Every MEP has its best use, depends on the Scenario, in Part 2, I will be doing samples with WCF that show how to use different MEP’s with WCF.
From the previous talk about Integration you might have imagined if everything gets standardized so no matter what system you want to integrate with, you know that there is a standard way of doing this.
Actually this is somehow true, there are some initiatives by Software Industry leaders such as Microsoft, IBM, Oracle, Sun … etc, to standardize the Service Structure Exchange Scheme thing into something real, which results in what we call SOAP (Simple Object Access Protocol) which is a XML based protocol that defines the message that is going to be exchanged between different Services & Clients, also there are some standard protocols that were built on top of SOAP which all of them starts with WS-, so they were all called WS-* Protocols like WS-Addressing, WS-AtomicTransaction, WS-Security … etc, everyone of them is defining a standard way of handling a specific scenario in terms of the Exchanged Message structure and parties involved, like WS-AtomicTransaction it defines a protocol for performing distributed transactions between Services.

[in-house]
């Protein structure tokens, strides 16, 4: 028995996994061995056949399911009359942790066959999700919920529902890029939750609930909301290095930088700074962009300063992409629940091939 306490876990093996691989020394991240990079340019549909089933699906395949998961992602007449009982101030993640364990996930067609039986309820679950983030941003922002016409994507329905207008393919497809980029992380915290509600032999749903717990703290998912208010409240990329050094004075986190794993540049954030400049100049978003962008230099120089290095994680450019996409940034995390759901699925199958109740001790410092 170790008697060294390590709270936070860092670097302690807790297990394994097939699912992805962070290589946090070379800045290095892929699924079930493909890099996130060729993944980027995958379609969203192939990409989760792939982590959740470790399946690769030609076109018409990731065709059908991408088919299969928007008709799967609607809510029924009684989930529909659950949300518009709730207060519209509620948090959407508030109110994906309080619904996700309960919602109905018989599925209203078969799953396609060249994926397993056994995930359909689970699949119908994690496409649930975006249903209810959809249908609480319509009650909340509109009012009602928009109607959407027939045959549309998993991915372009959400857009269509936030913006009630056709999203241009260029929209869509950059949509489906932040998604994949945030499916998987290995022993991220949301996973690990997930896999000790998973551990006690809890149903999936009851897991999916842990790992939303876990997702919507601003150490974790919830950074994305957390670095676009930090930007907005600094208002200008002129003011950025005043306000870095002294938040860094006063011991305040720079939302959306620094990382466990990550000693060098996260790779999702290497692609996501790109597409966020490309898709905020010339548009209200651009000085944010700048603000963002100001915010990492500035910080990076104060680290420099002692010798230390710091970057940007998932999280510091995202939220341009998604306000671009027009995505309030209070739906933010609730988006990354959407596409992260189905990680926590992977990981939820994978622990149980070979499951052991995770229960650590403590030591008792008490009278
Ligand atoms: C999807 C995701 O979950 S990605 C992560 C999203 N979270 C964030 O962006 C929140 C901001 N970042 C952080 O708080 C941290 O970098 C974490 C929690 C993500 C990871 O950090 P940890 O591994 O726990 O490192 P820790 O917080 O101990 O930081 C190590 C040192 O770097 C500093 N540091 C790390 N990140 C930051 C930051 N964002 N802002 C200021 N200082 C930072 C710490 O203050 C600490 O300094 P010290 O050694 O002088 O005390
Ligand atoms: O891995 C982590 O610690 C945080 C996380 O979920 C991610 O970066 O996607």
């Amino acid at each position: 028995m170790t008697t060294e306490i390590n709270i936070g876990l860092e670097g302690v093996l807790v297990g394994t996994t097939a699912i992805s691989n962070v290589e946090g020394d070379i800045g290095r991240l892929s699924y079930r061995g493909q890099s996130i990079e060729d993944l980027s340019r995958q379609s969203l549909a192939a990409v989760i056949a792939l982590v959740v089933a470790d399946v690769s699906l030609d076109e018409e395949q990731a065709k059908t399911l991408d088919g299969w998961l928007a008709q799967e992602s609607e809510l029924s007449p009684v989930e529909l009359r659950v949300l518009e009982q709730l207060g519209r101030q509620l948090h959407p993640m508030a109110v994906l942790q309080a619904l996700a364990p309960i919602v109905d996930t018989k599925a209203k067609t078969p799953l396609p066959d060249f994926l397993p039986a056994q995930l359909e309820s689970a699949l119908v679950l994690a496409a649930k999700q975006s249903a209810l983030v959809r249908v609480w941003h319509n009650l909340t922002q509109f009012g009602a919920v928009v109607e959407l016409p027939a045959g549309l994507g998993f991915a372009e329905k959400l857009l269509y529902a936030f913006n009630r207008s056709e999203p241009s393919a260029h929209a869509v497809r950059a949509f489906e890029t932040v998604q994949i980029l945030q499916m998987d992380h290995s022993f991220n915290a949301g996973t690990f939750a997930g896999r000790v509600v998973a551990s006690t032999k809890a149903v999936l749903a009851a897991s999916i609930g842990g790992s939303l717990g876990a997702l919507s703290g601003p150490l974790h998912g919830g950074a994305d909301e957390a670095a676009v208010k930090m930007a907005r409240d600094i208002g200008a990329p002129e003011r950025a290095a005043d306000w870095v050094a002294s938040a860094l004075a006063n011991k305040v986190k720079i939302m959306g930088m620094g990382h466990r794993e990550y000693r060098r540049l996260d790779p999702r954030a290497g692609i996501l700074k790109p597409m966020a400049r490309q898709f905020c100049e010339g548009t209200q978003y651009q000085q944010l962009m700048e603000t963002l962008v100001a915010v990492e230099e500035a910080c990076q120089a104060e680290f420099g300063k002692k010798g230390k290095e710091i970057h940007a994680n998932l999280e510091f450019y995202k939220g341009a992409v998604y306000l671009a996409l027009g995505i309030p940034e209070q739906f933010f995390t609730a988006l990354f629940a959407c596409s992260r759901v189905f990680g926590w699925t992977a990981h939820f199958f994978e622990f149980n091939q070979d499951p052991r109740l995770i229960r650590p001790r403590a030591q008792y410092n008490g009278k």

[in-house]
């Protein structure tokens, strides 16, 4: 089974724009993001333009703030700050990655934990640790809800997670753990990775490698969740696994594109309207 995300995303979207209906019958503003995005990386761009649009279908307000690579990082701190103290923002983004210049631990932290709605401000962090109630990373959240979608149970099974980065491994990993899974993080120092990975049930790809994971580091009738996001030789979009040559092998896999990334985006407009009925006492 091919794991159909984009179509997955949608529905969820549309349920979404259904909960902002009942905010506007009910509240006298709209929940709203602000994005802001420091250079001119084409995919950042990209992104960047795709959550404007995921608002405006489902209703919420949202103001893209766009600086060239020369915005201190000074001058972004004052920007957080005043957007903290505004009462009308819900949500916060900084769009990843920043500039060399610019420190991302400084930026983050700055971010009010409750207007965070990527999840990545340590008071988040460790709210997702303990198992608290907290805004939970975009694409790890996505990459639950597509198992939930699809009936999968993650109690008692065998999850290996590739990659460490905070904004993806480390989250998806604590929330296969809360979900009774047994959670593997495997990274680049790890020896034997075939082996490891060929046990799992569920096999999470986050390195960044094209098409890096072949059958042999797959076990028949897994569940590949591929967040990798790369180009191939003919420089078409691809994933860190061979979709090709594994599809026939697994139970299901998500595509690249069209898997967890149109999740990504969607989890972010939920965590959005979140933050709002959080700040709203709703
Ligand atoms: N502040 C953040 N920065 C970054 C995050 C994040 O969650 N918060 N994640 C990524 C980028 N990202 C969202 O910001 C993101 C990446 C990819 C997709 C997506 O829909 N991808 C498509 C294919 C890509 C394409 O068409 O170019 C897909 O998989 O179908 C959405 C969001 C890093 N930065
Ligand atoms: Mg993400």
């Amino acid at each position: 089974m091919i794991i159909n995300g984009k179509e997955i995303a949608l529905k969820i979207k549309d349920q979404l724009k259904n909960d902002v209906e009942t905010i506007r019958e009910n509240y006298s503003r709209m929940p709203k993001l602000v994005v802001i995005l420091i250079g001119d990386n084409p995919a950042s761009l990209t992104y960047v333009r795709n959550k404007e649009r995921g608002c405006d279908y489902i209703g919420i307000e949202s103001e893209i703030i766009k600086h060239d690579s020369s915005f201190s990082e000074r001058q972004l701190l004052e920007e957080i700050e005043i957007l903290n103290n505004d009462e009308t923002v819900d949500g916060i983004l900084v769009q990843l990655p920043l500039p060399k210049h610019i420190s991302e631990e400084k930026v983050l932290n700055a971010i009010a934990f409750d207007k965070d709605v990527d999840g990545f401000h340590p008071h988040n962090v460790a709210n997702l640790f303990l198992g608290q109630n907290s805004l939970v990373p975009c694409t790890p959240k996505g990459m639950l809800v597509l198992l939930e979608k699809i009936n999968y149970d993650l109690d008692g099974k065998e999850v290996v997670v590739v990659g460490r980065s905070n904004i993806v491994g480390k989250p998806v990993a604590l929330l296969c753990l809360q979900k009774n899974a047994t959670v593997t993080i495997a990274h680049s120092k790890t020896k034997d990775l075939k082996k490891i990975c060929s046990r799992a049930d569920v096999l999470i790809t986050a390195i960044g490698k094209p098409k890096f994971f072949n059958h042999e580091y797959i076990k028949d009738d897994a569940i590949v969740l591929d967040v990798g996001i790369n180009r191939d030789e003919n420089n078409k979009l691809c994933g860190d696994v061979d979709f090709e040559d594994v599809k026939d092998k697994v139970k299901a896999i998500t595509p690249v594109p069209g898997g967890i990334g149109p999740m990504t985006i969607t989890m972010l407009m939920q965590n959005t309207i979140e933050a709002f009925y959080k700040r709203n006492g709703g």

These standards are being used in different technologies under several names, that most common technology is Web Services & WSE
The SOAP & WS-* are NOT the ONLY method available but there is another ways which are most commonly used over the web, and so called Web Standard, or Webby Standard.
These methods can be grouped under REST.
REST (Representational State Transfer) which relies on HTTP verbs such as GET, which most of the time uses the URI as a function call, so you request a URI with a specific parameters and gets the result in any format such as XML, text, or JSON.
This method is used because it is very simple and especially for listing data
Give SOAP a REST
You will find a lot of debates online about which is better SOAP & WS-* or REST, which I think is not the right question, because you will always find situations where you find REST better and vise versa.
As a summarization of this part of the presentation, Here is a list of online services that most of them are free and available using either SOAP, REST or both.
Service Oriented Architecture is one of most important techniques that introduces new way of thinking and designing systems in order to provide better integration options.